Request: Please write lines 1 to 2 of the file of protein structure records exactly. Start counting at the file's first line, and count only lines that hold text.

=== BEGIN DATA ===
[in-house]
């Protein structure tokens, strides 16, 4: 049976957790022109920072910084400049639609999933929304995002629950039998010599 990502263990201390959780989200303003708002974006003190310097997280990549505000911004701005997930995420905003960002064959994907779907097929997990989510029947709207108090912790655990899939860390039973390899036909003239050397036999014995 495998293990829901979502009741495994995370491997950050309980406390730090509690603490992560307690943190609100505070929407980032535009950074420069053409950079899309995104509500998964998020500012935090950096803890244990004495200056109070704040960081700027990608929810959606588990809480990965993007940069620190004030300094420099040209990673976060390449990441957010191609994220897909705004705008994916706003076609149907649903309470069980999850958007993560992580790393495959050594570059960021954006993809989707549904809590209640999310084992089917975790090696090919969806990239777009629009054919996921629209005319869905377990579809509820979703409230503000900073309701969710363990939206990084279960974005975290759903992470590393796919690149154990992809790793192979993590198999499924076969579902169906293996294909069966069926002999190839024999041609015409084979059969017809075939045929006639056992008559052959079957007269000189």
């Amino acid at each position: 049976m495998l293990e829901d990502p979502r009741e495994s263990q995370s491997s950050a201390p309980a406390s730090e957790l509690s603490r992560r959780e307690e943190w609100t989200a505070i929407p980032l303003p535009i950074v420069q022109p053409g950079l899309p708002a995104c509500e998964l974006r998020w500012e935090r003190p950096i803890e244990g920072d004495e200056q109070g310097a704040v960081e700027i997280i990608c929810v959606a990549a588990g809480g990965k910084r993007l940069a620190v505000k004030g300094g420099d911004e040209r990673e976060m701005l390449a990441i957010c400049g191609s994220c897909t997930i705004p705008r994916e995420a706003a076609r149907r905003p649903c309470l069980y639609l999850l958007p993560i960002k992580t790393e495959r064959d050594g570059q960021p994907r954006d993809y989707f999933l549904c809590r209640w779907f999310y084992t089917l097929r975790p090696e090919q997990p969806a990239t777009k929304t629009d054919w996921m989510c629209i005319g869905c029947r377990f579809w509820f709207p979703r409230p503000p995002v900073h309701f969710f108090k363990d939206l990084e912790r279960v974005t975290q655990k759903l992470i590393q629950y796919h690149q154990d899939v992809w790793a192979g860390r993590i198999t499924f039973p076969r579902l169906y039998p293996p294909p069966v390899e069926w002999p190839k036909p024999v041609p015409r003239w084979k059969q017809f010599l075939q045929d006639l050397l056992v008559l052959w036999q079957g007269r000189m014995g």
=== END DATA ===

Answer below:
[in-house]
């Protein structure tokens, strides 16, 4: 049976957790022109920072910084400049639609999933929304995002629950039998010599 990502263990201390959780989200303003708002974006003190310097997280990549505000911004701005997930995420905003960002064959994907779907097929997990989510029947709207108090912790655990899939860390039973390899036909003239050397036999014995 495998293990829901979502009741495994995370491997950050309980406390730090509690603490992560307690943190609100505070929407980032535009950074420069053409950079899309995104509500998964998020500012935090950096803890244990004495200056109070704040960081700027990608929810959606588990809480990965993007940069620190004030300094420099040209990673976060390449990441957010191609994220897909705004705008994916706003076609149907649903309470069980999850958007993560992580790393495959050594570059960021954006993809989707549904809590209640999310084992089917975790090696090919969806990239777009629009054919996921629209005319869905377990579809509820979703409230503000900073309701969710363990939206990084279960974005975290759903992470590393796919690149154990992809790793192979993590198999499924076969579902169906293996294909069966069926002999190839024999041609015409084979059969017809075939045929006639056992008559052959079957007269000189």